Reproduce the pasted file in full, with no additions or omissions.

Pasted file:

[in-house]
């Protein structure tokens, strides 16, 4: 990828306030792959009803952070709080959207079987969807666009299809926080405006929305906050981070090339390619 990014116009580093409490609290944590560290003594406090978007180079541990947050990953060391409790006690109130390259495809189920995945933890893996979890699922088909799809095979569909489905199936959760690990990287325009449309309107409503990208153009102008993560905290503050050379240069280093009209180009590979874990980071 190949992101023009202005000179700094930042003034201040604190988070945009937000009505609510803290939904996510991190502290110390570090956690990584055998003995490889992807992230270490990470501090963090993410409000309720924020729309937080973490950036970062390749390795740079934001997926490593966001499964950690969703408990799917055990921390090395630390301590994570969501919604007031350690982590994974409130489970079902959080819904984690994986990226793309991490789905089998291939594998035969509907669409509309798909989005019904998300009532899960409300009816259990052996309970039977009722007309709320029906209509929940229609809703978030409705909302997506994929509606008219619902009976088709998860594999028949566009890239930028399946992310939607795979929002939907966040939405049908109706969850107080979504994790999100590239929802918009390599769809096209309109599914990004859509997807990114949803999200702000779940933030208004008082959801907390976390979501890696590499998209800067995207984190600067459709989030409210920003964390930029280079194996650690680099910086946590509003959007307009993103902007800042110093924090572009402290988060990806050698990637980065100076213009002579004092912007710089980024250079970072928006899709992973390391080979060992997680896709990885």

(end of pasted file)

[in-house]
């Protein structure tokens, strides 16, 4: 990828306030792959009803952070709080959207079987969807666009299809926080405006929305906050981070090339390619 990014116009580093409490609290944590560290003594406090978007180079541990947050990953060391409790006690109130390259495809189920995945933890893996979890699922088909799809095979569909489905199936959760690990990287325009449309309107409503990208153009102008993560905290503050050379240069280093009209180009590979874990980071 190949992101023009202005000179700094930042003034201040604190988070945009937000009505609510803290939904996510991190502290110390570090956690990584055998003995490889992807992230270490990470501090963090993410409000309720924020729309937080973490950036970062390749390795740079934001997926490593966001499964950690969703408990799917055990921390090395630390301590994570969501919604007031350690982590994974409130489970079902959080819904984690994986990226793309991490789905089998291939594998035969509907669409509309798909989005019904998300009532899960409300009816259990052996309970039977009722007309709320029906209509929940229609809703978030409705909302997506994929509606008219619902009976088709998860594999028949566009890239930028399946992310939607795979929002939907966040939405049908109706969850107080979504994790999100590239929802918009390599769809096209309109599914990004859509997807990114949803999200702000779940933030208004008082959801907390976390979501890696590499998209800067995207984190600067459709989030409210920003964390930029280079194996650690680099910086946590509003959007307009993103902007800042110093924090572009402290988060990806050698990637980065100076213009002579004092912007710089980024250079970072928006899709992973390391080979060992997680896709990885």